How United States Elections works


In European parliamentary systems, regimes access and fall from power in accordance with changes of opinion of the electorate. But in the American system, the election of the president is celebrated as established by the Constitution of 1787, in a rigid and relentless interval of four years.
The eminent British observer Lord Bryce said that the United States suffers a kind of intermittent fever. Every four years there are terrible tremors that culminate in the attack of the presidential election. The shaking has already begun with the so-called “primaries”, the procedure by which each party selects its candidates. Once the candidates have been ratified by the national parties’ conventions in August, the tremors will turn into a fever attack in the fall, and will continue until the nation votes on the first Tuesday after the first Monday of November.
It should be added that the president is not elected by direct popular vote, but by votes of each State in which the winner takes all the points in an electoral college. However, the electoral vote almost always reflects the popular vote. Only once in its history, the electoral college denied the presidency to the winner of popular votes, and this happened more than a century ago, in 1888. Theoretically, it is still possible, although extremely unlikely to happen again.

The rigid electoral system is a feature that differentiates the US presidential order from a parliamentary regime. Another feature, perhaps more difficult to grasp, but fundamental to understanding American policy, is the “separation of powers.” In parliamentary regimes, the characteristic thing is that the executive branch emerges from the legislature and, unless it is blocked by a loss of the vote of confidence, Parliament automatically votes what the executive requests.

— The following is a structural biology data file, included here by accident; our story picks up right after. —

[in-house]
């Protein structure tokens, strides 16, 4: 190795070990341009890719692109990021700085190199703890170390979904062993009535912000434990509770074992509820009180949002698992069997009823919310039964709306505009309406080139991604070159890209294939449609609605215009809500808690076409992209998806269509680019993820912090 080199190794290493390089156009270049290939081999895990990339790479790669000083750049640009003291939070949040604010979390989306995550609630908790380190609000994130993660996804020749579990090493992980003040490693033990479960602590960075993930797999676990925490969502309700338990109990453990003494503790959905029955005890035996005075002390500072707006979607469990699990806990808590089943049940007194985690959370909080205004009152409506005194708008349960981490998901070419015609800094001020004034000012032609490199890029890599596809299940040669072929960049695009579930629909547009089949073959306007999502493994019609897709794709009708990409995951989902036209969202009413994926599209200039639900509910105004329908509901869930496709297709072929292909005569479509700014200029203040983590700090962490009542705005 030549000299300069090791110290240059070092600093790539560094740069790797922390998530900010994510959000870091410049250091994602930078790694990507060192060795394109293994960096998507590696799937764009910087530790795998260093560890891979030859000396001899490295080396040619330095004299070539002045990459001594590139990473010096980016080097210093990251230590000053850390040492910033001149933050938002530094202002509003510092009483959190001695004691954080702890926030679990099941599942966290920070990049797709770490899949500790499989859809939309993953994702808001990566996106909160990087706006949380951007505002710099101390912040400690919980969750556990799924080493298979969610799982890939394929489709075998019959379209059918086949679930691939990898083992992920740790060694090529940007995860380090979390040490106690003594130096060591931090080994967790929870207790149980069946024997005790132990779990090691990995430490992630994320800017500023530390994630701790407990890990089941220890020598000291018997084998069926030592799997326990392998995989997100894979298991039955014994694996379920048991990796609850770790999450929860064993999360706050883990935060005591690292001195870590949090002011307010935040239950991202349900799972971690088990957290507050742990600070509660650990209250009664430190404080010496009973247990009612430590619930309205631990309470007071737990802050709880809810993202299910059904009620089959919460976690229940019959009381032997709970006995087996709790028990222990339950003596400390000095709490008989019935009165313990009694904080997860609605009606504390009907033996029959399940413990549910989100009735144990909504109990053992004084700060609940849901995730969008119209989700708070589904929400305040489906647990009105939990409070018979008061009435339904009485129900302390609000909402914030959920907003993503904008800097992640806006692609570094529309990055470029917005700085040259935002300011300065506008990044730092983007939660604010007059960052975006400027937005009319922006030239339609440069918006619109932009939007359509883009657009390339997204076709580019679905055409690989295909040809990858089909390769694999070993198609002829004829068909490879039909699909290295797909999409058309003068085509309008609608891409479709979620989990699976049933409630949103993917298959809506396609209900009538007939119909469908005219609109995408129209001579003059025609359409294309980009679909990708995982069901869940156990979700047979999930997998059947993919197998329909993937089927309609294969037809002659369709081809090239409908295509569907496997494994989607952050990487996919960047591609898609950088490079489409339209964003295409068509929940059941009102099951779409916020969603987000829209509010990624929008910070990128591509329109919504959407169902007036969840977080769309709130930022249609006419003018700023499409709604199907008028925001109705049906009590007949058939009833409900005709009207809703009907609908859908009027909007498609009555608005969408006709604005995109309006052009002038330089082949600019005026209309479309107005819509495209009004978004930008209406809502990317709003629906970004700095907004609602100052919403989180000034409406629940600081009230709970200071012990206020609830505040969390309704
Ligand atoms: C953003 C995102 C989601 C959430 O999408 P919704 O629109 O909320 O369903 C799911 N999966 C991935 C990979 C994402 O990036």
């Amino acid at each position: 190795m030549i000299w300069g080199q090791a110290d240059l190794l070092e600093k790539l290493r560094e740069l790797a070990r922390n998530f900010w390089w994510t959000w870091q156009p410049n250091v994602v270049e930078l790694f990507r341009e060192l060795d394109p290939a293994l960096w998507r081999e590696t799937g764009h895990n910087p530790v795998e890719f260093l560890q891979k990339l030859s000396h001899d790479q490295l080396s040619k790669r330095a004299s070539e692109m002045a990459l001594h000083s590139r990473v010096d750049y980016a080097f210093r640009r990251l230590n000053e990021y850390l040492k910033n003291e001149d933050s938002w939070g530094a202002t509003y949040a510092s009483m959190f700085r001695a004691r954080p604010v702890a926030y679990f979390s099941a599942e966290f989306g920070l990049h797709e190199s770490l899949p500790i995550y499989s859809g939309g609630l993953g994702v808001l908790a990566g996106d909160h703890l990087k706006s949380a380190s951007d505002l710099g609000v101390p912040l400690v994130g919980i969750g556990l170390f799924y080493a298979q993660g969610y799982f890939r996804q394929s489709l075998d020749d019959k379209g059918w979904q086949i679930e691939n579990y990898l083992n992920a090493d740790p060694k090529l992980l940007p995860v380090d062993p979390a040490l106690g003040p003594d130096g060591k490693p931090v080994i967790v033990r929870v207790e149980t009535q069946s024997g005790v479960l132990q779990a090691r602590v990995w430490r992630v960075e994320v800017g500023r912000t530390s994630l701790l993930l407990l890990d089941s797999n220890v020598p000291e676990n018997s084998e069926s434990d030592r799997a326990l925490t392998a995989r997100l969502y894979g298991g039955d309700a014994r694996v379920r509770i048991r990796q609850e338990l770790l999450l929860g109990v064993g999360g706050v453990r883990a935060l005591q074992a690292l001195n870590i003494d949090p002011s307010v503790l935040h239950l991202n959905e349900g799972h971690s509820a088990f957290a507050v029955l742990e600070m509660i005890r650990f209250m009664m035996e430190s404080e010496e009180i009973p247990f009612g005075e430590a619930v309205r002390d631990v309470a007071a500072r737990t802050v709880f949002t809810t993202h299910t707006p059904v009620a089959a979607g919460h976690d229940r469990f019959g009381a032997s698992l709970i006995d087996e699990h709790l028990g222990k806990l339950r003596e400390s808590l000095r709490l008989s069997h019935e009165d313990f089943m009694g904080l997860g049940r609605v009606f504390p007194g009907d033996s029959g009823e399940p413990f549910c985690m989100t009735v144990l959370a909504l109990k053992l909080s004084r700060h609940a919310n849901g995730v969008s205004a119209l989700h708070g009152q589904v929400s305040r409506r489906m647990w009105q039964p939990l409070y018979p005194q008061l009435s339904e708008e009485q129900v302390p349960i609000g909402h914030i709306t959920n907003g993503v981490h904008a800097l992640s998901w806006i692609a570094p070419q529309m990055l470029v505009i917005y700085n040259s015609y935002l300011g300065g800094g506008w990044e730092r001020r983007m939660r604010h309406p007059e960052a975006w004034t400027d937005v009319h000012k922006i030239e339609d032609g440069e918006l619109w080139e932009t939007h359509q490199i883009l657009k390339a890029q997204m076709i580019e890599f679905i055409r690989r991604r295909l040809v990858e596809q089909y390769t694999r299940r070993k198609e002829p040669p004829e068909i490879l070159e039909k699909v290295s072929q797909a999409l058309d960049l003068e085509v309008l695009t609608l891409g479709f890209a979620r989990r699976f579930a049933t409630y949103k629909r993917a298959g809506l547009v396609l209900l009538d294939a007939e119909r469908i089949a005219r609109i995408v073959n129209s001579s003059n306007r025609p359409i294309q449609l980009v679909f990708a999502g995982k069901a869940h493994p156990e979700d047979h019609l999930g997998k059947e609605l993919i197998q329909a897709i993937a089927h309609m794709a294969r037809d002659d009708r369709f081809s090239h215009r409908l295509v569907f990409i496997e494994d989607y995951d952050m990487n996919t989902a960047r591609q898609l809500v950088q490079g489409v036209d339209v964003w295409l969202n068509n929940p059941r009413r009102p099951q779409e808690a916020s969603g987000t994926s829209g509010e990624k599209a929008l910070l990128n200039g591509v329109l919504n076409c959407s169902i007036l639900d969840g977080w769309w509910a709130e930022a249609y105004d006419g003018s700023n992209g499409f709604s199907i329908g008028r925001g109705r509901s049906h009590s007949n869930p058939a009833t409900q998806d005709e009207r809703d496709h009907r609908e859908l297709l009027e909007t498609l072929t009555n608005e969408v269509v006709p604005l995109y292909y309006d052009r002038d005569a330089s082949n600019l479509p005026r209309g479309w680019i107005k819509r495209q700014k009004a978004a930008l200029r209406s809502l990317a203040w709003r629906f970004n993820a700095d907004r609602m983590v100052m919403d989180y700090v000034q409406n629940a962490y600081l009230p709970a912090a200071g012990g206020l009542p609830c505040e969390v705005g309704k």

On the contrary, in the American system, the president and the Congress are elected separately. This results in the fact that sometimes a party controls the executive and the party opposes the legislature. In recent years, voters seem to have preferred this provision, interpreting the division of government between parties as a means to avoid abuses of power. The important thing of the American constitutional system is not to promote efficiency, but to prevent the exercise of arbitrary power.
It must be added that the president can not count on automatic support from Congress, even when his own party controls both houses. In a country as large as the United States, party discipline is difficult to maintain. In fact, legislators think more about their voters than about their party but what should be said to please voters is not always what must be said to serve the party that the representatives claim to belong to. Thus, the president, unlike the prime minister of a parliamentary regime, must convince an often skeptical Congress of the virtues of his proposals.

The separation of powers grants a special value and creates a need for strong presidential leadership. The president looks like the commander of a ship at sea. It must have a rudder to grasp, a course to follow and a port to look for. Politics in a democracy is basically an educational process, and the presidents – Jefferson, Jackson, Lincoln, Wilson and the two Roosevelts – had to use all their persuasive means and pressure to convince Congress that the direction by which they wanted to move to the republic was the right direction.